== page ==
A commonly used ink in the Middle Ages was iron gall ink; there is an article about it on Wikipedia. The problem is that it uses some ingredients that are not readily available everywhere. For example, here where I live in South Africa, I have no idea where to get hold of oak galls, or iron sulfate for that matter.
So here is recipe that works reasonably well, using some commonly available materials. You will need vinegar, steel wool and tea, plus some suitable containers in which to mix them.
First, take some steel wool, put it into a container and cover it in vinegar. Leave it to react for a week:
Some of the steel wool dissolves in the vinegar, forming iron acetate (I think; my chemistry is as rusty as the gunk that forms in the glass). You will notice that quite a lot of bubbles will form on the surface of the steel wool as the reaction runs, and a rusty mess begins to float on top and sticks to the sides of the glass, which is why it is best to use an old one that you do not want to drink from again. However, lower down the solution is quite clear, and it is this bit that we'll use.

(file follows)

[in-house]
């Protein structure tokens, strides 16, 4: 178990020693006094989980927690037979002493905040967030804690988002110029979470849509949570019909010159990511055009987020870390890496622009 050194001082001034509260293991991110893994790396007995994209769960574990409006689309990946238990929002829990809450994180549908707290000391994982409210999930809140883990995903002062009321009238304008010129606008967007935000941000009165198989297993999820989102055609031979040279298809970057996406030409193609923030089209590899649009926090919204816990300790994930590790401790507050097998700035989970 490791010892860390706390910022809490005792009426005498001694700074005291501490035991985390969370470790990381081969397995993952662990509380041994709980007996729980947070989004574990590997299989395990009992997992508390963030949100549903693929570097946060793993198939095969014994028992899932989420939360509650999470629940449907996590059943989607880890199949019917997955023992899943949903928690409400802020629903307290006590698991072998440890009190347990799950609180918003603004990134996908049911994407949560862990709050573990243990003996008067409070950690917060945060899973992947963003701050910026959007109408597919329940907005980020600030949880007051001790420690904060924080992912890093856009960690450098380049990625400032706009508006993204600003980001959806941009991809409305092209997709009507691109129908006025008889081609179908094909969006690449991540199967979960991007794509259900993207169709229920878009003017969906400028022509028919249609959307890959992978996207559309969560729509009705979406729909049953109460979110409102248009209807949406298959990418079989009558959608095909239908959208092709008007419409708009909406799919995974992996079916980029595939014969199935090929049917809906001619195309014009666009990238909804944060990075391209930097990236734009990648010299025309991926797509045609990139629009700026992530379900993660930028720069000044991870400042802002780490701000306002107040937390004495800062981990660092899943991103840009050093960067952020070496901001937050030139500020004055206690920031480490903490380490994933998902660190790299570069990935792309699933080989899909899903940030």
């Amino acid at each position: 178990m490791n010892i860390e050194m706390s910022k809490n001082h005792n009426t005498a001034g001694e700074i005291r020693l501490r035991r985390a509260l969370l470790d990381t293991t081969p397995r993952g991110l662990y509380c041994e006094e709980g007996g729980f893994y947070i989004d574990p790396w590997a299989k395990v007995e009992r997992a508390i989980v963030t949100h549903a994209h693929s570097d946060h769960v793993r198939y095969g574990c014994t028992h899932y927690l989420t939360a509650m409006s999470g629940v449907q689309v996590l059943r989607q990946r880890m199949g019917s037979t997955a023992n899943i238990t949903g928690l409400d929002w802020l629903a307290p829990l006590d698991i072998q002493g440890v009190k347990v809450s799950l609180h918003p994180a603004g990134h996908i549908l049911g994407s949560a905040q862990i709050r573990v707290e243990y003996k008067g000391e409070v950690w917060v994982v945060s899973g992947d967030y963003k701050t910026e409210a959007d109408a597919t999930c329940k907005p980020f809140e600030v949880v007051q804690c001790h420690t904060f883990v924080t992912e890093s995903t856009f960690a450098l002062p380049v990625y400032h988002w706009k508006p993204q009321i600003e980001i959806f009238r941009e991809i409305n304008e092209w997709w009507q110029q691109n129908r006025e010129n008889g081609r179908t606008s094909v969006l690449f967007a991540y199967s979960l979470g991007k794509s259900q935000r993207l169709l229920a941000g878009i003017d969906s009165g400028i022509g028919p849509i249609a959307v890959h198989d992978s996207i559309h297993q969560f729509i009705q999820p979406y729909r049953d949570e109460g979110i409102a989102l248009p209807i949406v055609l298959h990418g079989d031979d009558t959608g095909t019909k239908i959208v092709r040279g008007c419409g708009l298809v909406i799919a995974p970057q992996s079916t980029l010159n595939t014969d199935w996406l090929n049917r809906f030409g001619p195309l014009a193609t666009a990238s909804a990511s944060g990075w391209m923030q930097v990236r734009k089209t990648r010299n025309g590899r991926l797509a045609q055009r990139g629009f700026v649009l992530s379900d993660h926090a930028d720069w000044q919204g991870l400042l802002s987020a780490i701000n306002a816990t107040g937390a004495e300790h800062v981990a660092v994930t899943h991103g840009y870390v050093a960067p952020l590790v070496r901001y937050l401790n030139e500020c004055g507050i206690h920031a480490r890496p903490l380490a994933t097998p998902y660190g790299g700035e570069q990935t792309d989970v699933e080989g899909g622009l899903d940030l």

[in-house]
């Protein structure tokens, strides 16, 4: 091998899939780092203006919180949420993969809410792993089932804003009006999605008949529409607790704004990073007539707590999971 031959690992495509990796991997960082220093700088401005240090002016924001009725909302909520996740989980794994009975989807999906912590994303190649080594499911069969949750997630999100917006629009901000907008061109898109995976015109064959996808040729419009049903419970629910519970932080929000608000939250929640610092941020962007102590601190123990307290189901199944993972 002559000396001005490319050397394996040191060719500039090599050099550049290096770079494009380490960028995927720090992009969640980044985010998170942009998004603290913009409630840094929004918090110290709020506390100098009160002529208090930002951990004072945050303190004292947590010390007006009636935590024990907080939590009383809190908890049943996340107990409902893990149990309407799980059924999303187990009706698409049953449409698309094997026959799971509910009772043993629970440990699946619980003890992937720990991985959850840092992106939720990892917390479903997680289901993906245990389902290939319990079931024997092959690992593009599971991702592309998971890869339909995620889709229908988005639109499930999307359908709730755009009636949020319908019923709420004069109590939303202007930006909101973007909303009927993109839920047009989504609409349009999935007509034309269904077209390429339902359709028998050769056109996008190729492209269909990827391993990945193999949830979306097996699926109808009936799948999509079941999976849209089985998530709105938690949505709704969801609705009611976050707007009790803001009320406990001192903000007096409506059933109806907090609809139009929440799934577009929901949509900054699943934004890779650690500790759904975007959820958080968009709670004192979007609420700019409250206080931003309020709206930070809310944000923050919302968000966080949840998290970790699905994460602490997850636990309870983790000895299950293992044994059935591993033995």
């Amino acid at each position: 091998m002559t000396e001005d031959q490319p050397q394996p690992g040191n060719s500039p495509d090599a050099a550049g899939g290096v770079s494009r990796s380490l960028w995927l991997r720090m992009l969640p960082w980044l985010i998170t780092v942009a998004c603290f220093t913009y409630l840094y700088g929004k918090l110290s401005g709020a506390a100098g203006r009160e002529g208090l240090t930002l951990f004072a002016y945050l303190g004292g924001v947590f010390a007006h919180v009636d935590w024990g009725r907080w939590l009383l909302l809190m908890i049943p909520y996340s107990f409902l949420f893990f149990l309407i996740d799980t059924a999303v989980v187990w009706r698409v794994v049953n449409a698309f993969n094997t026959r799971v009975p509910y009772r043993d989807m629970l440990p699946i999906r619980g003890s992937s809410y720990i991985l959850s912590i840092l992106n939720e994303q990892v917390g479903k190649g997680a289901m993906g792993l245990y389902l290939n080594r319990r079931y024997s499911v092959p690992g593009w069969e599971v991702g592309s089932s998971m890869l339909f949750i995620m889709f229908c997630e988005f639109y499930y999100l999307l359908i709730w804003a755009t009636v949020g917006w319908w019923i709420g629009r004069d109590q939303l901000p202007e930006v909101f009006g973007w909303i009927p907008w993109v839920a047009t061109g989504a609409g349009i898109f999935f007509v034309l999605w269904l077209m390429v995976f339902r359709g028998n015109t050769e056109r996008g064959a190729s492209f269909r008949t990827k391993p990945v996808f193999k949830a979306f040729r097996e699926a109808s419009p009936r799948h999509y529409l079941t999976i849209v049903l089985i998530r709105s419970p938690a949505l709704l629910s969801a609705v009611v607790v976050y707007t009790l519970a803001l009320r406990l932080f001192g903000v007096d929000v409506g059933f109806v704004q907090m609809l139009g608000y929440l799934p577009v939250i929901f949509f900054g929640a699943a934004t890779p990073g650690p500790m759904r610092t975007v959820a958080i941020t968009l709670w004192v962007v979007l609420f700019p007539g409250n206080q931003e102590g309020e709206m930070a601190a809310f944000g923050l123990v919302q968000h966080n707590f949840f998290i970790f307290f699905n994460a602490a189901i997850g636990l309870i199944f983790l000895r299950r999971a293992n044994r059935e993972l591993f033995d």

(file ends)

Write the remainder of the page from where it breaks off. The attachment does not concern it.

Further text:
I now brewed up a very strong tea. I used two tea bags for half a mug of water and let it steep for quite a while to get it as strong as possible.One can use such a strong tea as an ink substitute as well, but it tends to be rather on the light side. Based on what I read the early pioneers in South Africa used the leaves of the protea tree instead of tea, and I have a feeling eucalyptus leaves will work as well, or any other leaf that contains a lot of tannins, but I have not tested this personally. I mix the tea with some of the clear steel wool/vinegar solution in a more or less 50:50 mixture:
One has to experiment with different mixtures, because the colour of the ink depends on that, but also on how strong the tea was, and the precise consistency of the steel wool/vinegar mixture, so no two batches ever look precisely alike.
Mostly, one gets a brownish ink, though I have on occasion managed to produce a fairly dark, bluish-black ink as well. One can use various instruments with which to write:
The ink is initially quite light in colour, but it darkens a bit as it dries, rendering the writing quite legible. Note though that as with real medieval ink, it is not archival: the acidity tends to eat into the writing surface, and will in time damage or entirely destroy it.